I recently upgraded a Graylog 4.1.14 3-node cluster running under Java 8 (Temurin) to Graylog 4.2.12 under Java 17 (again, Temurin). The deployment is done with Debian packages on Debian 10 buster. No other update on the OS has been made.
I am observing a very big change in CPU usage for
graylog-server after the update. Whereas before, under the highest traffic, CPU usage was very low (not higher than 15% of the available on any single CPU, evenly distributed on all CPUs) now it has gone up to being up to around 50% of any CPU, again evenly distributed on all CPUs.
The following is a graph of messages (as reported by the built-in prometheus exporter) vs CPU usage (tops at 400% since it is the sum of CPU time across 4 CPUs), clearly showing how this morning with the update the behaviour is very different from yesterday.
Other performance indicators (buffers, journal) are not under any kind of stress.
This is very similar to what happened to me in a previous upgrade (4.1.1 to 4.1.9 on Java 11), which after reviewing the situation with the help of @gsmith in this thread I ascribed to Java 11 not being the intended version of Java to use with Graylog 4.1, since rolling back to Java 8 restored the “normal” performance. The previous thread also contains further information on the cluster.
The configuration of the nodes has not changed, and is largely the default from the Debian package, except for raising default UDP buffer sizes.
is_master = true node_id_file = /etc/graylog/server/node-id password_secret = *** root_password_sha2 = *** root_email = "email@example.com" root_timezone = Europe/Rome bin_dir = /usr/share/graylog-server/bin data_dir = /var/lib/graylog-server plugin_dir = /usr/share/graylog-server/plugin http_bind_address = 10.0.0.7:9000 trusted_proxies = 127.0.0.1/32, 10.0.0.5/32, 10.0.0.6/32, 10.0.0.7/32 elasticsearch_hosts = http://10.0.0.2:9200,http://10.0.0.3:9200,http://10.0.0.4:9200 rotation_strategy = count elasticsearch_max_docs_per_index = 20000000 elasticsearch_max_number_of_indices = 20 retention_strategy = delete elasticsearch_shards = 4 elasticsearch_replicas = 0 elasticsearch_index_prefix = graylog allow_leading_wildcard_searches = false allow_highlighting = false elasticsearch_analyzer = standard output_batch_size = 500 output_flush_interval = 1 output_fault_count_threshold = 5 output_fault_penalty_seconds = 30 processbuffer_processors = 5 outputbuffer_processors = 3 udp_recvbuffer_sizes = 4194304 processor_wait_strategy = blocking ring_size = 65536 inputbuffer_ring_size = 65536 inputbuffer_processors = 2 inputbuffer_wait_strategy = blocking message_journal_enabled = true message_journal_dir = /var/lib/graylog-server/journal lb_recognition_period_seconds = 3 mongodb_uri = mongodb://graylog:***@10.0.0.5:27017,10.0.0.6:27017,10.0.0.7:27017/graylog?replicaSet=graylog mongodb_max_connections = 1000 mongodb_threads_allowed_to_block_multiplier = 5 transport_email_enabled = true transport_email_hostname = 127.0.0.1 transport_email_port = 25 transport_email_use_auth = false transport_email_subject_prefix = [graylog] transport_email_from_email = firstname.lastname@example.org transport_email_use_tls = false transport_email_use_ssl = false transport_email_web_interface_url = https://graylog.example.com/ proxied_requests_thread_pool_size = 32 prometheus_exporter_enabled = true prometheus_exporter_bind_address = 10.0.0.7:9833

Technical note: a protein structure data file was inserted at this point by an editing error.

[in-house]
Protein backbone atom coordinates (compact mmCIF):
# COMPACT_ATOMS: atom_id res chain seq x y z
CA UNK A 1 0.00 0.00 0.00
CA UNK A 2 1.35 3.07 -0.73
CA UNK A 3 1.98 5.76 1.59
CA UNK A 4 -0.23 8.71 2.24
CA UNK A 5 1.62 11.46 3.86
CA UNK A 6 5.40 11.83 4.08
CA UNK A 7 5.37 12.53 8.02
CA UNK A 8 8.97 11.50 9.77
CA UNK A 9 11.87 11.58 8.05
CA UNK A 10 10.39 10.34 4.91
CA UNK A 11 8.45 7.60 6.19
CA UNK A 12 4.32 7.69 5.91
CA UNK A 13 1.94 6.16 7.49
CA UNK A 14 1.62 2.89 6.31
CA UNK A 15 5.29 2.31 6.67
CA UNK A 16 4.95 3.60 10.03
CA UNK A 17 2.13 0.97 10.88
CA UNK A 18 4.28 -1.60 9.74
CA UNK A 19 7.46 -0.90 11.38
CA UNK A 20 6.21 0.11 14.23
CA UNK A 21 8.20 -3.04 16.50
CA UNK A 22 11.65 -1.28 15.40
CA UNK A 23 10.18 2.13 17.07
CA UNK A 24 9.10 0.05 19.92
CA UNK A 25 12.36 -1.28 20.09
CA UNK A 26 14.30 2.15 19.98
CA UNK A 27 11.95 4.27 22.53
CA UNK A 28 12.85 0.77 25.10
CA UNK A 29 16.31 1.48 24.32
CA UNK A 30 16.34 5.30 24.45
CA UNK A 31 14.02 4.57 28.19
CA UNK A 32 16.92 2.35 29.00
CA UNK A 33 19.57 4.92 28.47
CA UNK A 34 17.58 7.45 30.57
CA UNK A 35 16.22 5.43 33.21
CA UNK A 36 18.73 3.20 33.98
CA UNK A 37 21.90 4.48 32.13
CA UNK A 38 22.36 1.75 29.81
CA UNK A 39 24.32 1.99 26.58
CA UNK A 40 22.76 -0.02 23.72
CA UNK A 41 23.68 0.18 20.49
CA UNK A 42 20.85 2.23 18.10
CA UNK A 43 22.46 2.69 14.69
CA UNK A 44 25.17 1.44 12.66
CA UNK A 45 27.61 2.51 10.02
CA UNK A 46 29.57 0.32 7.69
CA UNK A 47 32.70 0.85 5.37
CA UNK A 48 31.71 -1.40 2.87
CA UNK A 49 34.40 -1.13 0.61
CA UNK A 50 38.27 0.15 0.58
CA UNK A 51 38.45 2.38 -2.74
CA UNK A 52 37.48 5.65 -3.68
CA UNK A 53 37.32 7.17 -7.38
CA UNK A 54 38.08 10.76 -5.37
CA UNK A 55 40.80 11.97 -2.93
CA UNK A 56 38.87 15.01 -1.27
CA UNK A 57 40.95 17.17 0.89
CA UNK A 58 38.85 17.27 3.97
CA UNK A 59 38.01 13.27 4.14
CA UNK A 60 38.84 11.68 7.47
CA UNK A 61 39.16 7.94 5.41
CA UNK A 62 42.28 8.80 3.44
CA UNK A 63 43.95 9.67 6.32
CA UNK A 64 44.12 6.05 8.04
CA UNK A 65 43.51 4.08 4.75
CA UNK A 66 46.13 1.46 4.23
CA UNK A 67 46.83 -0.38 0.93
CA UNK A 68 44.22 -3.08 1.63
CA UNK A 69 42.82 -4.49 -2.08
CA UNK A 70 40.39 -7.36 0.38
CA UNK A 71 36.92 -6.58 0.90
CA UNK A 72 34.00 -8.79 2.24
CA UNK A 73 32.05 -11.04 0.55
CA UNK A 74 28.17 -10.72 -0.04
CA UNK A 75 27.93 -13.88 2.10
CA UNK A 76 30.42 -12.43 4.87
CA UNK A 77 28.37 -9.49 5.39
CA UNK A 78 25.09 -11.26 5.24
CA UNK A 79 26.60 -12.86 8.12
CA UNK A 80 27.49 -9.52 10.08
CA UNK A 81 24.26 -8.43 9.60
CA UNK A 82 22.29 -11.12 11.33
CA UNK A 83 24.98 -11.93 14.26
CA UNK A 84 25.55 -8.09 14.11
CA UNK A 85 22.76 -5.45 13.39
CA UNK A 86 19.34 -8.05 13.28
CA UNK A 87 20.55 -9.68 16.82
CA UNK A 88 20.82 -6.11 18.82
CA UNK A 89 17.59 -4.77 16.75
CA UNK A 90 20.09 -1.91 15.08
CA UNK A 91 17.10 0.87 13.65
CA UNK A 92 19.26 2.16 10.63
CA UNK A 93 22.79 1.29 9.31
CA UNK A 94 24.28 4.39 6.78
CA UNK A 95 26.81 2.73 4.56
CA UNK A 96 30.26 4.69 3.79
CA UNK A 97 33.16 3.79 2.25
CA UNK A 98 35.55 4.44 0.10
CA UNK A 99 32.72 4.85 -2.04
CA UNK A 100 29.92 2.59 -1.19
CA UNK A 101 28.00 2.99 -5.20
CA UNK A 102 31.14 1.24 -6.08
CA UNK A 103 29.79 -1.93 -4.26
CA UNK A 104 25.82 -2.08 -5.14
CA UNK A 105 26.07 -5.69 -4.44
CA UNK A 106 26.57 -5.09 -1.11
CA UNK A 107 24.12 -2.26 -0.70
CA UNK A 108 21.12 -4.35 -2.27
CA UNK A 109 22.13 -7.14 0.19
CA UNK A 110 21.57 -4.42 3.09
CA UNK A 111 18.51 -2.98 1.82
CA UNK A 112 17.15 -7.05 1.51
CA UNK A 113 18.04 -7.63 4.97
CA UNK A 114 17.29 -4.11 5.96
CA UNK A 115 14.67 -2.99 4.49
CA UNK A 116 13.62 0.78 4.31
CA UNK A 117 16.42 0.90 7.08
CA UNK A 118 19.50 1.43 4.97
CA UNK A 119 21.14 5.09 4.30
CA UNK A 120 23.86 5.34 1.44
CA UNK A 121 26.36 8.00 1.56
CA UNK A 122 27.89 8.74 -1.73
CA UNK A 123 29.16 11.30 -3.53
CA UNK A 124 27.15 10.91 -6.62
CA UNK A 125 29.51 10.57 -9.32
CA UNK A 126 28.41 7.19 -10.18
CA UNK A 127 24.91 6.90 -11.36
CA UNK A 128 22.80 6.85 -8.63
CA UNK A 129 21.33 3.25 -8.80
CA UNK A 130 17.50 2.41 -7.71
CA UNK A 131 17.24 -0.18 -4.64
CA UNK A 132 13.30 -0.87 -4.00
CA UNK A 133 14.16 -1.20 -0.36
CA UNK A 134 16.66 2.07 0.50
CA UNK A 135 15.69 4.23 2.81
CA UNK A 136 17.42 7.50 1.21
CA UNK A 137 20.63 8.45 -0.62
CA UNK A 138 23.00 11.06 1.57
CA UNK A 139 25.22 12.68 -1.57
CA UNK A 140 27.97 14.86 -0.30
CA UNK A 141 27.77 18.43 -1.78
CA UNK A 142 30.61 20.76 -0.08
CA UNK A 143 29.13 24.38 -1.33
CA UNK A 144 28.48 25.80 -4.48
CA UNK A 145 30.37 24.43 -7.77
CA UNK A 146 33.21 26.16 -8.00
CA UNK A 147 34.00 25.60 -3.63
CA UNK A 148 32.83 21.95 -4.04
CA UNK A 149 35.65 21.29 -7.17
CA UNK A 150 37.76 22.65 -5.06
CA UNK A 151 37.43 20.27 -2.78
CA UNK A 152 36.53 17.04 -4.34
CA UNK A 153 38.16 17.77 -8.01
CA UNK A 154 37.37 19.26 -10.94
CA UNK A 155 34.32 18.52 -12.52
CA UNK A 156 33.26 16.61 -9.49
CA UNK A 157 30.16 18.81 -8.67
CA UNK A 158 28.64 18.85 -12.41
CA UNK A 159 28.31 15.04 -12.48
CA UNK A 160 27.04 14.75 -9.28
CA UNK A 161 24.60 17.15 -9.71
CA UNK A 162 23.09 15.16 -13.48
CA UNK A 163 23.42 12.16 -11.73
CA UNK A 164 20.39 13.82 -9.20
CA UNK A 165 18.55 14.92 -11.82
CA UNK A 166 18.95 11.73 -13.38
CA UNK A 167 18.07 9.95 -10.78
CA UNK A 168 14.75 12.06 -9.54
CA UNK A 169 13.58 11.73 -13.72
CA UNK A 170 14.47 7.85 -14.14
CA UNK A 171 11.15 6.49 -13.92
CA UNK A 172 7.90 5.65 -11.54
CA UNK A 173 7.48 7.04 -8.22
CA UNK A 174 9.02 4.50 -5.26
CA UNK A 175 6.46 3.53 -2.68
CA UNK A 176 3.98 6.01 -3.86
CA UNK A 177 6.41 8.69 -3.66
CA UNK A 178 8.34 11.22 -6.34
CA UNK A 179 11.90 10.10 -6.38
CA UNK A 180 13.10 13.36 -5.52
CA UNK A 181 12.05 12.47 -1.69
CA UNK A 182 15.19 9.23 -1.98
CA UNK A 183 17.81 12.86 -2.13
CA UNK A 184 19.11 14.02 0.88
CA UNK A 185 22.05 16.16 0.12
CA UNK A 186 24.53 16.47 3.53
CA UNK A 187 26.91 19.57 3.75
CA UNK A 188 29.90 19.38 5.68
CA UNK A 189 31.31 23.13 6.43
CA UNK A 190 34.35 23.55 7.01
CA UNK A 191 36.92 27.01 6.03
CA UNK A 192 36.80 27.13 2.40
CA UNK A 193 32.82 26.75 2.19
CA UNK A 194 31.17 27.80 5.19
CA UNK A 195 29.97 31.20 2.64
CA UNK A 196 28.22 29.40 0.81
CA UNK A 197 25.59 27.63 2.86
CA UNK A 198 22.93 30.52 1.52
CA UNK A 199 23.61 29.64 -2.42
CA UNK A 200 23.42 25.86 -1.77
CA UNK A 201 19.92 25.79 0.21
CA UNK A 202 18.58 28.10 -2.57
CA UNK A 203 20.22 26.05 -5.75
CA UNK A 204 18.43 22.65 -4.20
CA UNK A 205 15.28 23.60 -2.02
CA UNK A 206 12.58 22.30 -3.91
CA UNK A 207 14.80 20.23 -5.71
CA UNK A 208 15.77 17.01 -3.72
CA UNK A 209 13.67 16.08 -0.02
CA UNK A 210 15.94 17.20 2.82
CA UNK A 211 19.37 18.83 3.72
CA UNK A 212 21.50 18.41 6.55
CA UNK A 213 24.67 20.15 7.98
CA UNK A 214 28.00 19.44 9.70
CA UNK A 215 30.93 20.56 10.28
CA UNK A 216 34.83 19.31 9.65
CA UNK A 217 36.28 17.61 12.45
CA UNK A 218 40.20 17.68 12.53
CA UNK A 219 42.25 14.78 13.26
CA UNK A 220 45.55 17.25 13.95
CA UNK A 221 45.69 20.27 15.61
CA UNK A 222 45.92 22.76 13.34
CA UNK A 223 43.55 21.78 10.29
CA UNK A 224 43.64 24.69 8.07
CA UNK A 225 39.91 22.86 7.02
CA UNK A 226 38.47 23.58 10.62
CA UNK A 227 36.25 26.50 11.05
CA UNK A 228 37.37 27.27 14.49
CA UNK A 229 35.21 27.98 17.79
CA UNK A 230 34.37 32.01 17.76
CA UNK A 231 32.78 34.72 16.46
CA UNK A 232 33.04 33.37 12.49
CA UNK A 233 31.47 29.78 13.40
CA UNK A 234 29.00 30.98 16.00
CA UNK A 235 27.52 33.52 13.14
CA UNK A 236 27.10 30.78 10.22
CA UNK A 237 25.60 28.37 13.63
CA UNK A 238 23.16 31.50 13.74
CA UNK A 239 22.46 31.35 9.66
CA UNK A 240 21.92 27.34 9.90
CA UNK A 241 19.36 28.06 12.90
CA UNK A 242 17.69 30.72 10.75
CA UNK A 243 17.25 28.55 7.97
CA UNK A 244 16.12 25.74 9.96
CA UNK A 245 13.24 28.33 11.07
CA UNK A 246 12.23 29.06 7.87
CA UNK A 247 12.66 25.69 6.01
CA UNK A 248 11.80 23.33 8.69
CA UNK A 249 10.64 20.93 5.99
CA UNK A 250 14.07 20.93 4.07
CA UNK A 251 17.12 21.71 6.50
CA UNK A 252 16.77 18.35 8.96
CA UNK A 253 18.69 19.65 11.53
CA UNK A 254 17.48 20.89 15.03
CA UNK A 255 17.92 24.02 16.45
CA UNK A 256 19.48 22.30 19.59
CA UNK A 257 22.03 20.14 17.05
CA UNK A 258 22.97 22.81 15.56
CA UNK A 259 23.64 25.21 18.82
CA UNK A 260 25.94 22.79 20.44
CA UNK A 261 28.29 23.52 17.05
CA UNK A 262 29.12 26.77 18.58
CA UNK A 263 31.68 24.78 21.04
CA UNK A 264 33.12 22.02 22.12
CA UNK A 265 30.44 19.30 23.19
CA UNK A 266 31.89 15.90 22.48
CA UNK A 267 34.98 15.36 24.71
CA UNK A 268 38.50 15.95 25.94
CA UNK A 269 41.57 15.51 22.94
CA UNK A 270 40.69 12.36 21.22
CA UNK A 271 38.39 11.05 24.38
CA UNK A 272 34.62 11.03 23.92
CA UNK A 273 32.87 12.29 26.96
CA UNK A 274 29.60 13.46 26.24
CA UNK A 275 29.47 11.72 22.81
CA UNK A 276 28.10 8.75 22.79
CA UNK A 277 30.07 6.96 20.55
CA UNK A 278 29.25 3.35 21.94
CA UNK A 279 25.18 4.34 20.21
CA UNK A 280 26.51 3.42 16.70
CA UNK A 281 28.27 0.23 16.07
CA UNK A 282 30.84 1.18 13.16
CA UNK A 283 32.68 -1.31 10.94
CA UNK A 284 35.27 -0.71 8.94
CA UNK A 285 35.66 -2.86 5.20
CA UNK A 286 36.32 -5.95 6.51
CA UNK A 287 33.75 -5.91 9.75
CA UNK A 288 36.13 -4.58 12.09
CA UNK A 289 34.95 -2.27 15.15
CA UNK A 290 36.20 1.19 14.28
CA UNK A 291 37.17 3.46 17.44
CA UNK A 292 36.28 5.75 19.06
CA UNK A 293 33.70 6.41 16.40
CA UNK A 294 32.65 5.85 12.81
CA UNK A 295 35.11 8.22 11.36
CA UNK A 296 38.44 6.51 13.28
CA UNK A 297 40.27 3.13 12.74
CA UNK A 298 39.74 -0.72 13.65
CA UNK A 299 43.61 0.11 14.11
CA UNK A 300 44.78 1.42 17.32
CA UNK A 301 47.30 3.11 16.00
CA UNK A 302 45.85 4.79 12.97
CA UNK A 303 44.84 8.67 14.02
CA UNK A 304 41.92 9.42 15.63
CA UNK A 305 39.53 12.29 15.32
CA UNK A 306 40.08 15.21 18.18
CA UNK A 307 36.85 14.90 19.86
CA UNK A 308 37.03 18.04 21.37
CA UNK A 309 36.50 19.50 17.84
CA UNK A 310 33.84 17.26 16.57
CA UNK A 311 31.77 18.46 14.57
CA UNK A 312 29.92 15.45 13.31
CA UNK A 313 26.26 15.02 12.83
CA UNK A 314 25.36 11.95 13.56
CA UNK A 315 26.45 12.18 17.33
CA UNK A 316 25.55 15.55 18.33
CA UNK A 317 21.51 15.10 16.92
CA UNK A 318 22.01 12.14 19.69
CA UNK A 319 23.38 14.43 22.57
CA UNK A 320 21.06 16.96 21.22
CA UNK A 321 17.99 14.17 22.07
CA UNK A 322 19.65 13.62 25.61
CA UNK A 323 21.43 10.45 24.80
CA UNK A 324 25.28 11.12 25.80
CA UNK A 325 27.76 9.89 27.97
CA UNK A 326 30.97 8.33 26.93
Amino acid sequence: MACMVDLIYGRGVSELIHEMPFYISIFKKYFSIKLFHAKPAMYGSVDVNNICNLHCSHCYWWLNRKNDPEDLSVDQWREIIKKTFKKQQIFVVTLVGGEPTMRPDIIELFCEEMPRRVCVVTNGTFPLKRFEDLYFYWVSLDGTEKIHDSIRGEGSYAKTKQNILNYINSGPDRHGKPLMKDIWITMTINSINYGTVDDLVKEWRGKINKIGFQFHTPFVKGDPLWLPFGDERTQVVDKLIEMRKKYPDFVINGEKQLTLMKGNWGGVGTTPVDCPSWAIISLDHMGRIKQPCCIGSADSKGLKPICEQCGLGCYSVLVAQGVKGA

I am quite puzzled at this recurring situation, and it makes me think that either I got something very wrong or I cannot see some very subtle reason for the behaviour. A brief search in the forums does not yield much (I already did it on the last occurrence) apart from a similar thread where @molnar_istvan was able to troubleshoot an high CPU usage issue by changing the values for
FYI, I tried changing them from
yielding, but it seemingly made the CPU usage worse (CPU was always at 100% utilization). Apart from this, the server I tried this on seemed to be processing messages just fine.
Has the experience with Graylog 4.2 given the same kind of issue to any of you? I confess that at the moment I would say that what I experienced seems to point to some change, probably between 4.1.1 an 4.1.9, which made it over to 4.2, which seems to degrade performance on Java 11 and later. But I understand that this is totally circumstantial evidence, and I lack the expertise to substantiate it by looking at the code, plus I would expect to see this reported by more people if it was the case. Would it make sense, and more importantly is it supported, to roll back to Java 8 or Java 11 to verify if the version of Java does indeed play an important role, and thus it may be better to seek help from the devs?